Mason figured out that the witnesses had a clear view of the takeoff through the crash except for a portion blocked by a tall building and later by the local terrain. They saw the aircraft pitch up and roll about 90 degrees before their view was obstructed. After the obstruction, they saw the airplane continue the roll, disappear below their horizon, and then the fireball of the explosion. He believes what really happened was the general rotated too early, the aircraft rocked to one side in a stall, then when out of view, reversed the roll and rocked to the other side until reversing the roll again. At that point the witnesses regained view of the aircraft.
Aileron roll or stall? Either way, the lieutenant general was a pilot looking to die young and leave a good-looking corpse.
For more about this crash: T-38 70-1956
My rock star example
A “well-known” rock band commissioned my Gulfstream GV to fly them from London to “Hollywood” and two things happened to sour our passengers on us, both related to my use of quotes in this sentence. The first thing: I didn’t recognize any of them. I greeted them politely but didn’t say anything other than hello or hi. Our flight attendant said the passengers thought I came off as cold. The second thing: I couldn’t fly them to Hollywood. When we accepted the charter, we indicated we would be going to Bob Hope / Burbank. But before we took off, Burbank’s longer runway was NOTAM’d closed and the shorter runway was NOTAM’d even shorter at 4,500’ which was 500’ shorter than we needed by the book. Can a GV land on 4,500’ of runway? Sure. But Los Angeles International was close by and I opted for that instead.
The passengers spent the long flight complaining about everything, including the choice of LAX for our destination. At one point the flight attendant said the lead passenger, who I guess was the lead singer of the band, said they would never use us again. It wasn’t until we landed in Los Angeles that they realized it was a nonstop flight, something they hadn’t done before. All of a sudden they wanted a group photo in front of the airplane and a business card so they could charter us for their next Europe trip. (We never heard from them again.)
A few more rock star examples
A friend of mine flew for another rock band that must have been more famous because I recognize the band’s name and might recognize the lead singer if I were to see him. They started with a small twin-engine prop and upgraded airplanes as they grew more famous. By the time they were flying jets, whatever rulebook they had was thrown out the window. When they started flying charters with untrained pilots without type rating, my friend quit and let the local FSDO know they had a problem. Of course, nothing happened. They flew their jet through some trees on an approach, cleaned off the branches and continued operating the aircraft until the owner noticed. After a landing that was hard enough to bend a tip tank, the FAA finally got involved but the inspector agreed to look the other way if they would hire him as a contract pilot and allow him to attend a concert. After one flight the inspector was so scared that he took an airline home and never flew with them again. Once the band started falling in the charts the airplanes went away.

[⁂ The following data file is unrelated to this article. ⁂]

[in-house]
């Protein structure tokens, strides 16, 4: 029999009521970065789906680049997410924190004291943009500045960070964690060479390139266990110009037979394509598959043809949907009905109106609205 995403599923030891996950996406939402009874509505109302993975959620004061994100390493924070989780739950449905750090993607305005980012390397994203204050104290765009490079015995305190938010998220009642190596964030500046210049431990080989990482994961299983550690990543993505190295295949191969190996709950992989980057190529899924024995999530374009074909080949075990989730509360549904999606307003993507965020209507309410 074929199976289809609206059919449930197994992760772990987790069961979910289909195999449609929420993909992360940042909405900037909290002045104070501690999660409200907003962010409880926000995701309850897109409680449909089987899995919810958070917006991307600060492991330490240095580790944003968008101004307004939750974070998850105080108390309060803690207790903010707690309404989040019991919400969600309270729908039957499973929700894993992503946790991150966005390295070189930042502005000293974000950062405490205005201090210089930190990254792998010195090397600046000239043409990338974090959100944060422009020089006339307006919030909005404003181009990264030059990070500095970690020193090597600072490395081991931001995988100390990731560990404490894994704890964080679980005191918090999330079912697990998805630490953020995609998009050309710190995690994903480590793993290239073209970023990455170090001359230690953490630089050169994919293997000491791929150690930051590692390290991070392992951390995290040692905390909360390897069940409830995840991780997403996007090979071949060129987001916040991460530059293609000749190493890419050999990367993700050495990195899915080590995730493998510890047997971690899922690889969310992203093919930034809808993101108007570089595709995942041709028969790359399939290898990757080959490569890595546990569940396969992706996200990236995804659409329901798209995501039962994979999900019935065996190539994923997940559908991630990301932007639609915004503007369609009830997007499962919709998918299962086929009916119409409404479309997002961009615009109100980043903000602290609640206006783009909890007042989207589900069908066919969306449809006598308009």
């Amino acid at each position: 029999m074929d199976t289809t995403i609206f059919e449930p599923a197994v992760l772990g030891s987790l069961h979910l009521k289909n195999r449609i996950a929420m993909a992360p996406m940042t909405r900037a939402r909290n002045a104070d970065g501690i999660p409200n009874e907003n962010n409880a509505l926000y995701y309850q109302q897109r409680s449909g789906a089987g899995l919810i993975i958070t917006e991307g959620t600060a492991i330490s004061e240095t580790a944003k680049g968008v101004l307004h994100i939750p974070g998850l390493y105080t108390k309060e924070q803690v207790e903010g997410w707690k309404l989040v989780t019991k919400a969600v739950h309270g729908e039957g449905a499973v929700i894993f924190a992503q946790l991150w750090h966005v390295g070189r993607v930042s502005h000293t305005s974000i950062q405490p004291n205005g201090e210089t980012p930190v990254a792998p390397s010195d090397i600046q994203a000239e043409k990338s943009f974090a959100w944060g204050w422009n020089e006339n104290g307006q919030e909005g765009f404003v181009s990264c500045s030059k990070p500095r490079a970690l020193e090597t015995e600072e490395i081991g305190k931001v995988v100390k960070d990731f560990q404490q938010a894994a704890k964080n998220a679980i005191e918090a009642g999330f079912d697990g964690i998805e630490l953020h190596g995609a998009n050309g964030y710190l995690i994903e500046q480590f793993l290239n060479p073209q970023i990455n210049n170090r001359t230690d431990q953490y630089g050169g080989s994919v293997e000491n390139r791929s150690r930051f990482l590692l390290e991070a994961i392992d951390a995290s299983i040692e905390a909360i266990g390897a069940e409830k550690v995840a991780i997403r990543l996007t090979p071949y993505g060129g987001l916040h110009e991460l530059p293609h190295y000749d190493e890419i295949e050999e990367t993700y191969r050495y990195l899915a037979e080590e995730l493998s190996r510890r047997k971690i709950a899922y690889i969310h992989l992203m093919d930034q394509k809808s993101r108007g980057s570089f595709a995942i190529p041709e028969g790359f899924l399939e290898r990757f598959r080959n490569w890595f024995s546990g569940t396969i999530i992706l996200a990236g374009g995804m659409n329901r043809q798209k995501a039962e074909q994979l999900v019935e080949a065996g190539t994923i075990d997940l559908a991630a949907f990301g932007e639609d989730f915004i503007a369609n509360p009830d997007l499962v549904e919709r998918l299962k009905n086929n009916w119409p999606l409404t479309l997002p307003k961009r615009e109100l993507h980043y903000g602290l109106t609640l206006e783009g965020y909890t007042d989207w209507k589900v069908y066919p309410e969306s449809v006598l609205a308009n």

A YouTuber pilot with minimal qualifications got hired as a Gulfstream GIV pilot for another well-known rock band. He was a sea plane pilot who bought the GIV rating but had no experience flying long haul international trips. The rock band liked him so much they hired him as their full-time pilot. One of his YouTube videos shows him flying from the U.S. to Saudi Arabia in a single duty day. He bragged after the landing that he had been on duty for 26 hours.
A few billionaire examples
I have flown for a few billionaires over the years and whenever confronted with a request I thought unsafe, I said so and they took me at my word. But over the years I’ve heard of others who were not so fortunate.
A major football team has a few aircraft spread over several airports, two of which were in the hangar next to ours. Whenever we let it be known that we were hiring, half of the football team’s pilots sent me resumes. I asked why they wanted to leave their present gigs and got more than a few stories about how things were for our neighbors. The best summary of their flight operation came from an interview question. “If you are flying the team’s owner back home and shoot the instrument approach only to arrive at the DA with no runway in sight, what do you do?” If you say execute a missed approach the interview is over, and you are sent along your way. I never hired any of these pilots, thinking that if they were willing to do that, I couldn’t predict how they would fly for us. They had no problems flying for a future good-looking corpse. I want everyone in our operation to die of old age.